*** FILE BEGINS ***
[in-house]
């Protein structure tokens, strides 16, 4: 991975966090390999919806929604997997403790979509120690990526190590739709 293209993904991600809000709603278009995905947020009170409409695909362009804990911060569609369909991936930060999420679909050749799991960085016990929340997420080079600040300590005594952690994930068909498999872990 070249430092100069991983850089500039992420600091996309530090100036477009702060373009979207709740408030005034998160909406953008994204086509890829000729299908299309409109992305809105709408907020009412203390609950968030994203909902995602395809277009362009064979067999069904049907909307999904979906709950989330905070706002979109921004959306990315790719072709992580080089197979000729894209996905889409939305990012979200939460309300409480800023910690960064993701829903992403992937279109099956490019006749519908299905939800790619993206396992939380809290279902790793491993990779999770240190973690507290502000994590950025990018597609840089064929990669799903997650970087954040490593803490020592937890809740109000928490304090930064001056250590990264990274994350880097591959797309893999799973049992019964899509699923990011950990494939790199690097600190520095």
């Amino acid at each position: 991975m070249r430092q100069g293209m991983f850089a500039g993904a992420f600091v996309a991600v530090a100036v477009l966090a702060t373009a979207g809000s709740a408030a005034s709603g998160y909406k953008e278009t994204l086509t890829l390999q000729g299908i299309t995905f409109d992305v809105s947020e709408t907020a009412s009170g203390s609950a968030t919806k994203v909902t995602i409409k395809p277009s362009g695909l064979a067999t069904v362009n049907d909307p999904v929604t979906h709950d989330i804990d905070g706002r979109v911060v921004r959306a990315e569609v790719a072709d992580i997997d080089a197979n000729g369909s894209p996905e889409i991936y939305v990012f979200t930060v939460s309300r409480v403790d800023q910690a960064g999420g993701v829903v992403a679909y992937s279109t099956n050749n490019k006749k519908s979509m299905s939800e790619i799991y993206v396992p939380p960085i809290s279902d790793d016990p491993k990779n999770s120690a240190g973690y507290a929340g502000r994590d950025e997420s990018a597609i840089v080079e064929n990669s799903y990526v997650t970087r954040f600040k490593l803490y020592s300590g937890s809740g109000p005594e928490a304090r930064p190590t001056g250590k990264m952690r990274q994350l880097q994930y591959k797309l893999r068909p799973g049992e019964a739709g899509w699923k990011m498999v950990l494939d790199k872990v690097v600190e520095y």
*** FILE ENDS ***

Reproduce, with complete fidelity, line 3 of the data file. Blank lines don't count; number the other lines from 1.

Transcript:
């Amino acid at each position: 991975m070249r430092q100069g293209m991983f850089a500039g993904a992420f600091v996309a991600v530090a100036v477009l966090a702060t373009a979207g809000s709740a408030a005034s709603g998160y909406k953008e278009t994204l086509t890829l390999q000729g299908i299309t995905f409109d992305v809105s947020e709408t907020a009412s009170g203390s609950a968030t919806k994203v909902t995602i409409k395809p277009s362009g695909l064979a067999t069904v362009n049907d909307p999904v929604t979906h709950d989330i804990d905070g706002r979109v911060v921004r959306a990315e569609v790719a072709d992580i997997d080089a197979n000729g369909s894209p996905e889409i991936y939305v990012f979200t930060v939460s309300r409480v403790d800023q910690a960064g999420g993701v829903v992403a679909y992937s279109t099956n050749n490019k006749k519908s979509m299905s939800e790619i799991y993206v396992p939380p960085i809290s279902d790793d016990p491993k990779n999770s120690a240190g973690y507290a929340g502000r994590d950025e997420s990018a597609i840089v080079e064929n990669s799903y990526v997650t970087r954040f600040k490593l803490y020592s300590g937890s809740g109000p005594e928490a304090r930064p190590t001056g250590k990264m952690r990274q994350l880097q994930y591959k797309l893999r068909p799973g049992e019964a739709g899509w699923k990011m498999v950990l494939d790199k872990v690097v600190e520095y």